Anemond Factorsynth 3, audio decomposition Synthesizer with new features and now a plugin

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Anemond Factorysynth 3, the latest version of J.J Burred’s esoteric audio decomposition Synthesizer, now with new features and as a plugin.

Do you remember J.J Burred’s Factorsynth? I have reported several times about this special M4L sound deconstructor Synthesizer in recent years. The developer is now operating under the name Anemond and with Factorsynth 3, he is already presenting the third version of its synth.

Good, it’s no longer an M4L-exclusive product but now a VST3 and AU plugin. And of course, the new version comes with new features to explore.

Anemond Factorsynth 3

Anemond Factorsynth 3

Factorsynth was first released in 2018 as Max For Live Instrument. The tool has constantly been further developed and has reached version 3 with the transition to the plugin format.

Like the M4L version, Factorsynth 3 remains a unique tool and Synthesizer for sound deconstruction. Forget subtractive, FM or wavetable synthesis, this synth takes you into unknown worlds.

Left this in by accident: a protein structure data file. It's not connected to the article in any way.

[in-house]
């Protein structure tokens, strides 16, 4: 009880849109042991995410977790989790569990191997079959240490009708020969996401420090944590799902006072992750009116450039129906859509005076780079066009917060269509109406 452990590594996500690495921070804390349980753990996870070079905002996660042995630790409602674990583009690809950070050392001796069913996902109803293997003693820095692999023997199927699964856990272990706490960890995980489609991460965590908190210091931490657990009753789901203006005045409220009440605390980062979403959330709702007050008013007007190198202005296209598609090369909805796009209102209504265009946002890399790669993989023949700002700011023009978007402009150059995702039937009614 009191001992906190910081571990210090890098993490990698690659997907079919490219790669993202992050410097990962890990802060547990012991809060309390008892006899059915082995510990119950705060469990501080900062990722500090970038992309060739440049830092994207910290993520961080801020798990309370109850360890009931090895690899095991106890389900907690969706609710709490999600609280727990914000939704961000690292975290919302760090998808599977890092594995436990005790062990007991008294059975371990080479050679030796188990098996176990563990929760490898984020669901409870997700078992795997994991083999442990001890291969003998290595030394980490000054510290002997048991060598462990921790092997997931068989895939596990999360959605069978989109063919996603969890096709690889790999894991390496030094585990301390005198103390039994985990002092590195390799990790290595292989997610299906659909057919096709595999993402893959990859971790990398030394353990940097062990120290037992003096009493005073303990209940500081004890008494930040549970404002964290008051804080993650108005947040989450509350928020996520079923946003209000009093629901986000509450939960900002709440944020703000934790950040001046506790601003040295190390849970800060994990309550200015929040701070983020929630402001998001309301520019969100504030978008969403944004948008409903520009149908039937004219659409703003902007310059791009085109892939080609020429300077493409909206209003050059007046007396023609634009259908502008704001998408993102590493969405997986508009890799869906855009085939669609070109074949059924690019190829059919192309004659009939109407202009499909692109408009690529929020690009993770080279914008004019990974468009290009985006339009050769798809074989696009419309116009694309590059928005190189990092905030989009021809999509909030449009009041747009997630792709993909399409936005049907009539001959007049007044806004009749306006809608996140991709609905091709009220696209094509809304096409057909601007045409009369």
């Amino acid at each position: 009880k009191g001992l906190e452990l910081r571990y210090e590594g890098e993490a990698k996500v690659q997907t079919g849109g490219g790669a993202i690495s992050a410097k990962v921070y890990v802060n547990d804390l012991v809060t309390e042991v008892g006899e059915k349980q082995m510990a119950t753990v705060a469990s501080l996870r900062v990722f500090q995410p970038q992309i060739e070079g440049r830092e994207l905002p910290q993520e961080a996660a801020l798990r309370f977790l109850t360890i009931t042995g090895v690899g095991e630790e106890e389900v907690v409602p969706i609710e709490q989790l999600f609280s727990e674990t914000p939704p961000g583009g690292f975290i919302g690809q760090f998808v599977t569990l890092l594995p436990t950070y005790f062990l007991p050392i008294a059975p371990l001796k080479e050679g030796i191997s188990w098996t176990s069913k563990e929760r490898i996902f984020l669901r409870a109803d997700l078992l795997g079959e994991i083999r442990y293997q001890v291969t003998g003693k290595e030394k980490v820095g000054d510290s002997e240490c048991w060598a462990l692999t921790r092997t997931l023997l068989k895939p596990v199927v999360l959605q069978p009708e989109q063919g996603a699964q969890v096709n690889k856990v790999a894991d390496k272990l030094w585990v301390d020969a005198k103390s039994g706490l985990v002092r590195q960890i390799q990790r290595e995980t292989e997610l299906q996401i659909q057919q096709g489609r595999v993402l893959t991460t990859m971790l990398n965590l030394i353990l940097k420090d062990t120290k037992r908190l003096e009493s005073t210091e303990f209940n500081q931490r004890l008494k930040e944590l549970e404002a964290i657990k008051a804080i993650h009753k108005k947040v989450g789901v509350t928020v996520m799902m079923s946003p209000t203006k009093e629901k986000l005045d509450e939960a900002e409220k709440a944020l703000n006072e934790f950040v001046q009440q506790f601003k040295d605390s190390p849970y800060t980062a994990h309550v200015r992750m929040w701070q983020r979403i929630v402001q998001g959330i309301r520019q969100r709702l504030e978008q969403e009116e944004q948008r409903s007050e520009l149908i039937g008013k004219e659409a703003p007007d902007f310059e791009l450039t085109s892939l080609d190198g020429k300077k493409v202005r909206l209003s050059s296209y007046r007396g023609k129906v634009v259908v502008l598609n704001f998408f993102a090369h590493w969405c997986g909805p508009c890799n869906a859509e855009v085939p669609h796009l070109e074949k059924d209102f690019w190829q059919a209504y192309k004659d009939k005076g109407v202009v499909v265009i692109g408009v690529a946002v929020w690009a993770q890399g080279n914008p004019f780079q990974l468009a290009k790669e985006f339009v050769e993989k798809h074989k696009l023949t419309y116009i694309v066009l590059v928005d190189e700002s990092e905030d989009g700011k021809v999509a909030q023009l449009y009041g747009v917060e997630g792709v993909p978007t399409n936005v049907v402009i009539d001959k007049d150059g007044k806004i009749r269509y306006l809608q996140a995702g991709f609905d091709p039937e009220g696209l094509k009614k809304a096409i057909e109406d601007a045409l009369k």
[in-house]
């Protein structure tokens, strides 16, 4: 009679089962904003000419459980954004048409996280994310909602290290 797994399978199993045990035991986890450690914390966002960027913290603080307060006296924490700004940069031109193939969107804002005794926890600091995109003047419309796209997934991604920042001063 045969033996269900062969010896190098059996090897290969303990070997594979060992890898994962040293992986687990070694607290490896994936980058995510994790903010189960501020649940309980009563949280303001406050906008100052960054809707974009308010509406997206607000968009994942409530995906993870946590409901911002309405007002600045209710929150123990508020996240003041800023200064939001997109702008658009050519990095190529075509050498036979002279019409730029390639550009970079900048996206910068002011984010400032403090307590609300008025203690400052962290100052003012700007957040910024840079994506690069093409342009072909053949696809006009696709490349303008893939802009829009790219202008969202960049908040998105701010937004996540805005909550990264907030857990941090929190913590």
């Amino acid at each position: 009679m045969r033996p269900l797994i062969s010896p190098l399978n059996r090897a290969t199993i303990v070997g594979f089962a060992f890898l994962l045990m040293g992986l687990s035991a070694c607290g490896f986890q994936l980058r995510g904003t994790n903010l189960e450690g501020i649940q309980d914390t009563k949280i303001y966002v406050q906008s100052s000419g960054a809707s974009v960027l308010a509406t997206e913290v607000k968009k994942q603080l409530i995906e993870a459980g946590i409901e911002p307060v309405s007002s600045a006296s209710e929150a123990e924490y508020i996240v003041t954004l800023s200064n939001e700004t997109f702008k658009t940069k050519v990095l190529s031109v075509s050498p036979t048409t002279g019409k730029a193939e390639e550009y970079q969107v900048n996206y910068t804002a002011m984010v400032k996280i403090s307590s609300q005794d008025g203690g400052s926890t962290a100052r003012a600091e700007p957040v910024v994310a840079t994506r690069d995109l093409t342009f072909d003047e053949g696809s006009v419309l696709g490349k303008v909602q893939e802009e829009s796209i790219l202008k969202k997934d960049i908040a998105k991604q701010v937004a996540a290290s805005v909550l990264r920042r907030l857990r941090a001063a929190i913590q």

It breaks down audio samples into a set of elements using a machine learning algorithm. The pieces are ready for you to rearrange and remix infinitely to create complex textures, rhythmic and melodic variations, hybrid sounds, and a full new range of sonic transformations. Load any two wav files into the synth and the fun begins.

According to J.J Burred of Anemond, version 3 comes with some interesting new features. The sampler mode allows you now to instantly play individual components via MIDI. There is also two new randomization features. First, time randomization allows you to create rhythmic variations with a single click. Secondly, you can work with a randomized pan turning your sounds instantly from mono into stereo or in new panoramic mixes.


Factorsynth is not a stem separator. It is not intended to unmix full instruments (voice, drums…), but to discover and extract unpredictable but interesting sound elements with a certain degree of structure (notes, drum hits, rhythmical or melodic motifs).

I’m glad to see that Factorsynth has been further developed. The idea is unique, and how to generate sounds is very experimental. It’s nice that it’s a plugin now, too, so more people can use it to disassemble and reassemble audio.

Anemond Factorsynth 3 is available now for 80€ + VAT and runs as a VST3 and AU plugin on macOS (Intel + native Apple Silicon) and Windows. Existing customers of Factorsynth 1 or 2 can upgrade for 20€ + VAT.  A free demo is available on the developer’s website.

More information here: Anemond 

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